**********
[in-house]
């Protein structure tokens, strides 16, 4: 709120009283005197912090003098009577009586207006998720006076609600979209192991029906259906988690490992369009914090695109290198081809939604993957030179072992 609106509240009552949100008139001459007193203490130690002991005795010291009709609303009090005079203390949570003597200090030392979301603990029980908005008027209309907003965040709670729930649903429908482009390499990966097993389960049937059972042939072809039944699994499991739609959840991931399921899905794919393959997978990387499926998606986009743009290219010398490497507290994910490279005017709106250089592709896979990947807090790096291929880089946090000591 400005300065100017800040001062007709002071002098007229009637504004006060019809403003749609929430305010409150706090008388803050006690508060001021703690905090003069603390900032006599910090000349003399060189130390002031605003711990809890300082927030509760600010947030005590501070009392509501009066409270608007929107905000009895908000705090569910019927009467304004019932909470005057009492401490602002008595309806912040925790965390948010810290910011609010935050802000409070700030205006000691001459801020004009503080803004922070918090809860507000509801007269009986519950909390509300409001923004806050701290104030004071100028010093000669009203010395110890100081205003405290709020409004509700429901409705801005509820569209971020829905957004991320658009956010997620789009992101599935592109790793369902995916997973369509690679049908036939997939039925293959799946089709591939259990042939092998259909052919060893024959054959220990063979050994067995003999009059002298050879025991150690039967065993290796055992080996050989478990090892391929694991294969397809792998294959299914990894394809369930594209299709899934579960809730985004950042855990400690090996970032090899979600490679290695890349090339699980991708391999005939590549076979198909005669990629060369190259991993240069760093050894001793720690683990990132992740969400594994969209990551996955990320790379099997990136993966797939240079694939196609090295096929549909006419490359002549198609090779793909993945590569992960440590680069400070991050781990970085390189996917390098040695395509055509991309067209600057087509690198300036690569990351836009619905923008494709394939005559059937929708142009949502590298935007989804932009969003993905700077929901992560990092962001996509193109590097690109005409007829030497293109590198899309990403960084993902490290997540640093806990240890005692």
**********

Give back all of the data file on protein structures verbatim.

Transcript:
[in-house]
């Protein structure tokens, strides 16, 4: 709120009283005197912090003098009577009586207006998720006076609600979209192991029906259906988690490992369009914090695109290198081809939604993957030179072992 609106509240009552949100008139001459007193203490130690002991005795010291009709609303009090005079203390949570003597200090030392979301603990029980908005008027209309907003965040709670729930649903429908482009390499990966097993389960049937059972042939072809039944699994499991739609959840991931399921899905794919393959997978990387499926998606986009743009290219010398490497507290994910490279005017709106250089592709896979990947807090790096291929880089946090000591 400005300065100017800040001062007709002071002098007229009637504004006060019809403003749609929430305010409150706090008388803050006690508060001021703690905090003069603390900032006599910090000349003399060189130390002031605003711990809890300082927030509760600010947030005590501070009392509501009066409270608007929107905000009895908000705090569910019927009467304004019932909470005057009492401490602002008595309806912040925790965390948010810290910011609010935050802000409070700030205006000691001459801020004009503080803004922070918090809860507000509801007269009986519950909390509300409001923004806050701290104030004071100028010093000669009203010395110890100081205003405290709020409004509700429901409705801005509820569209971020829905957004991320658009956010997620789009992101599935592109790793369902995916997973369509690679049908036939997939039925293959799946089709591939259990042939092998259909052919060893024959054959220990063979050994067995003999009059002298050879025991150690039967065993290796055992080996050989478990090892391929694991294969397809792998294959299914990894394809369930594209299709899934579960809730985004950042855990400690090996970032090899979600490679290695890349090339699980991708391999005939590549076979198909005669990629060369190259991993240069760093050894001793720690683990990132992740969400594994969209990551996955990320790379099997990136993966797939240079694939196609090295096929549909006419490359002549198609090779793909993945590569992960440590680069400070991050781990970085390189996917390098040695395509055509991309067209600057087509690198300036690569990351836009619905923008494709394939005559059937929708142009949502590298935007989804932009969003993905700077929901992560990092962001996509193109590097690109005409007829030497293109590198899309990403960084993902490290997540640093806990240890005692």